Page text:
Sir Simon Rattle conducts Mahler and Rachmaninov
05 Nov 2010
Sir Simon Rattle
Symphonic Dances, op. 45 (39 min.)
Symphony No. 1 in D major (65 min.)
Gustav Mahler's Symphony No. 1: An introduction by Sir Simon Rattle (10 min.)
Mahler was only in his mid-twenties when he wrote his First Symphony, which makes the masterful way in which he employs such vast orchestral forces all the more surprising. The second work of this evening’s concert contrasts this expression of freshness and new departures: the Symphonic Dances by Sergei Rachmaninoff: the composer’s final work, in which he – while in exile in America – invokes the musical language of his Russian homeland.
Symphonic Masterworks by Composer-Performers
In January 1910 Gustav Mahler and Sergei Rachmaninov crossed paths in the American music capital New York. Under the baton of the former Vienna Court Opera director and current New York Philharmonic conductor, the Russian virtuoso played his Third Piano Concerto, which he had given its world premiere (with New York’s other orchestra) only a few weeks earlier. Their joint Philharmonic concert in Carnegie Hall reflected the artistic double life led by both Mahler and Rachmaninov. The two musicians were active not only as composers but also as world-famous performers.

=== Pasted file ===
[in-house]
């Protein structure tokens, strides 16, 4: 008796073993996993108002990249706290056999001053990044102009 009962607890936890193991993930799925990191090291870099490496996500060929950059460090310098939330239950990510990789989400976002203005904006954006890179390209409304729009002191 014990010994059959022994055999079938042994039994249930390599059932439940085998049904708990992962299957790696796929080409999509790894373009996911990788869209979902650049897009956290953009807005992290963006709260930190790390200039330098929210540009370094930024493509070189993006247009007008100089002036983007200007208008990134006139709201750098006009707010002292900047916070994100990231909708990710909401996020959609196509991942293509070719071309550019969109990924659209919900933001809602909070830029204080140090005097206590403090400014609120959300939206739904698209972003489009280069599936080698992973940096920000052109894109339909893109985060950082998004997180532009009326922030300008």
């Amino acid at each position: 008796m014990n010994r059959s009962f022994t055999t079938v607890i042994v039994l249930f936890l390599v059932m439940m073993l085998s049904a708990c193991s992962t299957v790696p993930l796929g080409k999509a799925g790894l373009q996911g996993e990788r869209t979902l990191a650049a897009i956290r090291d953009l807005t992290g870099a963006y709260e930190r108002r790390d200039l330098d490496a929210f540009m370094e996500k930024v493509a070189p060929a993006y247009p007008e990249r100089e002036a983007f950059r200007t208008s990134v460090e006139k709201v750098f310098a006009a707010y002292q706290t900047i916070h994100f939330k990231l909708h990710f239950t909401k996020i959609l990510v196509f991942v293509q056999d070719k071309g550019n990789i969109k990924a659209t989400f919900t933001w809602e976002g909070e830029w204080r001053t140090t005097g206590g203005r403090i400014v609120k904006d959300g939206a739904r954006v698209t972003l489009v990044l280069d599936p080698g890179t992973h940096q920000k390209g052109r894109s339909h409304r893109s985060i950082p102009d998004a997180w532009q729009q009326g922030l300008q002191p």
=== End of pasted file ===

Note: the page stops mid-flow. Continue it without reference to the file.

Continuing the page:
In less than two decades, Mahler had risen from conducting operettas in a small Austrian spa town to become the artistic director of the Vienna opera. As a result of this extraordinary success, most of his contemporaries – at least until the turn of the century – regarded him as a conductor who also composed rather than as a composer who also conducted, even though he had by that point already written three symphonies and many lieder. Rachmaninov’s early fame was similarly based to a large extent on his career as a performer: with his stupendous technique and warm, flexible tone, he thrilled audiences on both sides of the Atlantic and soon became one of the most sought-after and highly-paid pianists of his time.